• The agreement needs to be “fundamentally fair.” This fairness is determined both at the time of execution and the time of enforcement. For example, it would be considered fair to have a prenuptial agreement in which both parties waive the rights to each other’s separate property or property each one accumulates during the marriage that is solely titled in that party’s name—even if one party owns all the property and has all income and the other party has none. This would be considered fair because it would have been the same result if the parties had never married. However an agreement in which one party retains all of his or her own property but get rights to other’s property is likely not fundamentally fair. At the time one party tries to enforce a prenuptial agreement (typically as part of a marital dissolution case), the court will determine whether the agreement is still fundamentally fair. However if it was fair at the time of execution, they will likely find it fair at the time of enforcement. In one South Carolina case a wife waived alimony in the prenuptial agreement, became disabled during the marriage, sought alimony upon the separation, and was denied alimony due to the prenuptial agreement. The South Carolina Supreme Court held that the possibility of becoming disabled during the marriage was foreseeable and thus did not render the agreement fundamentally unfair. Hardee v. Hardee, 355 S.C. 382, 585 S.E.2d 501 (2003).
  • Don’t spring the draft prenuptial agreement on the other party shortly before the wedding. If wedding guests are already in town when the prenuptial agreement is first sent to the other party, there will be an argument that the agreement was coerced. Sending the draft a month before the wedding will greatly reduce claims of coercion (assuming it isn’t modified further in the issuing party’s favor before being executed). Ideally, to avoid claims of coercion, a prenuptial agreement should be executed at least 30 days before the wedding.  In Holler, supra, the Court of Appeals refused to enforce a prenuptial agreement, finding Wife entered into it under duress. She was pregnant when she executed the premarital agreement, her visa was about to expire (thus requiring her to leave the United States unless she married), she could not understand the agreement, and she had no money of her own to retain or consult with an attorney or a translator.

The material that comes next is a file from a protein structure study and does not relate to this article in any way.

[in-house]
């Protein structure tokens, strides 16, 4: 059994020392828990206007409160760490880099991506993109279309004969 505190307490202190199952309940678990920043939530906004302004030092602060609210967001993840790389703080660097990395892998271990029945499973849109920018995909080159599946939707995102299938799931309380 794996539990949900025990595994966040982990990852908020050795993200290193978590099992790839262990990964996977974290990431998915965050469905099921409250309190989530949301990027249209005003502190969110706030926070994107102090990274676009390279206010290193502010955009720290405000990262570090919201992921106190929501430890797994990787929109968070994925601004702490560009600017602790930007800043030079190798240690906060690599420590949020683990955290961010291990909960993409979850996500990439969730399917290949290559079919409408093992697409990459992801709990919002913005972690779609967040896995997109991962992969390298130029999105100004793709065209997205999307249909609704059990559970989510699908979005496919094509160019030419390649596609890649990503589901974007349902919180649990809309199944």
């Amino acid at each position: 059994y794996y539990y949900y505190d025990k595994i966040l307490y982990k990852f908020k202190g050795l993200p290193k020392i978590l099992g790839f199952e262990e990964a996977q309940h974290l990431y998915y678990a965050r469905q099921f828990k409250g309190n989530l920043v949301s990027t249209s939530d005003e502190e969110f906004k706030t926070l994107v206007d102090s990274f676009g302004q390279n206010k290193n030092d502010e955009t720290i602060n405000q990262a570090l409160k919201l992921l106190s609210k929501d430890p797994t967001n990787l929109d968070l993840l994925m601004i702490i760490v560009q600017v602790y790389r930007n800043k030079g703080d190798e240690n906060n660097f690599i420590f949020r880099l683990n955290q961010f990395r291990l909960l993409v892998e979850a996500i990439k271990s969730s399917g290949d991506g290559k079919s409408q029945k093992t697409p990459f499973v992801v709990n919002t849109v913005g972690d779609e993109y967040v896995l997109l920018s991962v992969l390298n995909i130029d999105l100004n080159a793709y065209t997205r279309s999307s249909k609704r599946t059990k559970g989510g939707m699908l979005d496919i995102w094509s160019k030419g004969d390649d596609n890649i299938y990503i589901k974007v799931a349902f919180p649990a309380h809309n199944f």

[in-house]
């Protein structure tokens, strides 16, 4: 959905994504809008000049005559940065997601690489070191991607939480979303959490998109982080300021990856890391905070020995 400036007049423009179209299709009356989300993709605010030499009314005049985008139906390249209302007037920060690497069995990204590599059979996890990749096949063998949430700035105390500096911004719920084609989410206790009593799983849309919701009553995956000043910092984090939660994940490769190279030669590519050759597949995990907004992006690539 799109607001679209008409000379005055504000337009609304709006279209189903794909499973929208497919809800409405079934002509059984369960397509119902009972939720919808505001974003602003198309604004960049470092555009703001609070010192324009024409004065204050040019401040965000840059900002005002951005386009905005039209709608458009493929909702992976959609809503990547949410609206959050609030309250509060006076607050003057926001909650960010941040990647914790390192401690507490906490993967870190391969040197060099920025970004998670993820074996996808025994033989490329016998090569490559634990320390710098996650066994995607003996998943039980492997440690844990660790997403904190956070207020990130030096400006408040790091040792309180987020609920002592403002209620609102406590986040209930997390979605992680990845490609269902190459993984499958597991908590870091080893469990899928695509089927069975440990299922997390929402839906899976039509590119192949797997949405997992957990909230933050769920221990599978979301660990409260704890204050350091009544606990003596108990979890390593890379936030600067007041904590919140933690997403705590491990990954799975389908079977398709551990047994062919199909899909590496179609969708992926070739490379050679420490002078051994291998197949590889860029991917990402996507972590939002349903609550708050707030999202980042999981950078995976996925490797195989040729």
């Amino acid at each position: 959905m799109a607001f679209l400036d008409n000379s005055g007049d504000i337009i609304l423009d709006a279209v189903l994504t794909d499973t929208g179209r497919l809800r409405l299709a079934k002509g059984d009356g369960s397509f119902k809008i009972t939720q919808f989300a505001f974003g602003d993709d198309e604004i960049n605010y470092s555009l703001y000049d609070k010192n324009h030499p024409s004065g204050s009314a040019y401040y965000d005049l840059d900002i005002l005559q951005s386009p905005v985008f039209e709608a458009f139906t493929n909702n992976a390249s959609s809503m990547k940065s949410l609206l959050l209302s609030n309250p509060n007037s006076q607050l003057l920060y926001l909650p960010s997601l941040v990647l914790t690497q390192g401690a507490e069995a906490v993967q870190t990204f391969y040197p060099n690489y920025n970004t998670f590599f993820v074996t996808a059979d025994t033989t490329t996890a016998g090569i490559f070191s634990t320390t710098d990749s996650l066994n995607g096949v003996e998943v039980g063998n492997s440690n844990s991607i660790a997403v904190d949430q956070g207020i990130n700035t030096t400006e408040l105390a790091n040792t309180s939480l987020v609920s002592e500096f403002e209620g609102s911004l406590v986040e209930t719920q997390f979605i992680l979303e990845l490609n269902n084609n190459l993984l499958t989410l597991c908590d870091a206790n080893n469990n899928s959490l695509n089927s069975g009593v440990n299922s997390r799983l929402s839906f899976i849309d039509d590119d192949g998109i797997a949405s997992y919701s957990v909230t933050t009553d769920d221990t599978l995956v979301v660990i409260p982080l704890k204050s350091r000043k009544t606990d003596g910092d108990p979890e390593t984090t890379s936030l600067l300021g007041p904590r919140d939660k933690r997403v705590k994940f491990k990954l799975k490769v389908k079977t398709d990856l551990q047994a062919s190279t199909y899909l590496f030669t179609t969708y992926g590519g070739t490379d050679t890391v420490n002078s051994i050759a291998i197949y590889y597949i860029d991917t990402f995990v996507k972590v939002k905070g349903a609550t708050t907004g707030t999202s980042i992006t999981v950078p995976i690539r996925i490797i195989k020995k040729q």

• Do not count on the prenuptial agreement being modifiable during the marriage. South Carolina law is unclear on the enforceability of agreements made during the marriage but not in contemplation of separation or divorce. Geddings v. Geddings, 319 S.C. 213, 460 S.E.2d 376 (1994) would suggest such agreements are not enforceable.

As for the substance of the prenuptial agreement, these are the typical issues one can and cannot address: